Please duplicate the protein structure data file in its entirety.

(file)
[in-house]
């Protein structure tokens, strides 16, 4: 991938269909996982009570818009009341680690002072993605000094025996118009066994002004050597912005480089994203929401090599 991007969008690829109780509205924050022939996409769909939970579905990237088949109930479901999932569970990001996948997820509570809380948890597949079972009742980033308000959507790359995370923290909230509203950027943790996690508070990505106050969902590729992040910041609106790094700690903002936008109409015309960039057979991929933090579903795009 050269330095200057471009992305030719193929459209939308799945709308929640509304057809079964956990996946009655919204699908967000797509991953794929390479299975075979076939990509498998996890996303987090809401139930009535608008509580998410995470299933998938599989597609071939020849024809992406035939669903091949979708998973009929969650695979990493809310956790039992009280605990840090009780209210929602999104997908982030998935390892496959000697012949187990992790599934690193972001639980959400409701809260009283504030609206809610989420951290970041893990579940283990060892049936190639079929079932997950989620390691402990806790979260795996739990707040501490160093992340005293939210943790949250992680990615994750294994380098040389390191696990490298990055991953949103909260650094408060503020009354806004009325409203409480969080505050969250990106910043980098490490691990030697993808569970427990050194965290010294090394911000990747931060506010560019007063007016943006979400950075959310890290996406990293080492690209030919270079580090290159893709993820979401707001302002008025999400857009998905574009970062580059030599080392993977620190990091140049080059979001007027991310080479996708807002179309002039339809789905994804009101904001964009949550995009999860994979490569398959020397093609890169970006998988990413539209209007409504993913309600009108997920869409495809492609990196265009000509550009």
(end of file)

[in-house]
């Protein structure tokens, strides 16, 4: 991938269909996982009570818009009341680690002072993605000094025996118009066994002004050597912005480089994203929401090599 991007969008690829109780509205924050022939996409769909939970579905990237088949109930479901999932569970990001996948997820509570809380948890597949079972009742980033308000959507790359995370923290909230509203950027943790996690508070990505106050969902590729992040910041609106790094700690903002936008109409015309960039057979991929933090579903795009 050269330095200057471009992305030719193929459209939308799945709308929640509304057809079964956990996946009655919204699908967000797509991953794929390479299975075979076939990509498998996890996303987090809401139930009535608008509580998410995470299933998938599989597609071939020849024809992406035939669903091949979708998973009929969650695979990493809310956790039992009280605990840090009780209210929602999104997908982030998935390892496959000697012949187990992790599934690193972001639980959400409701809260009283504030609206809610989420951290970041893990579940283990060892049936190639079929079932997950989620390691402990806790979260795996739990707040501490160093992340005293939210943790949250992680990615994750294994380098040389390191696990490298990055991953949103909260650094408060503020009354806004009325409203409480969080505050969250990106910043980098490490691990030697993808569970427990050194965290010294090394911000990747931060506010560019007063007016943006979400950075959310890290996406990293080492690209030919270079580090290159893709993820979401707001302002008025999400857009998905574009970062580059030599080392993977620190990091140049080059979001007027991310080479996708807002179309002039339809789905994804009101904001964009949550995009999860994979490569398959020397093609890169970006998988990413539209209007409504993913309600009108997920869409495809492609990196265009000509550009």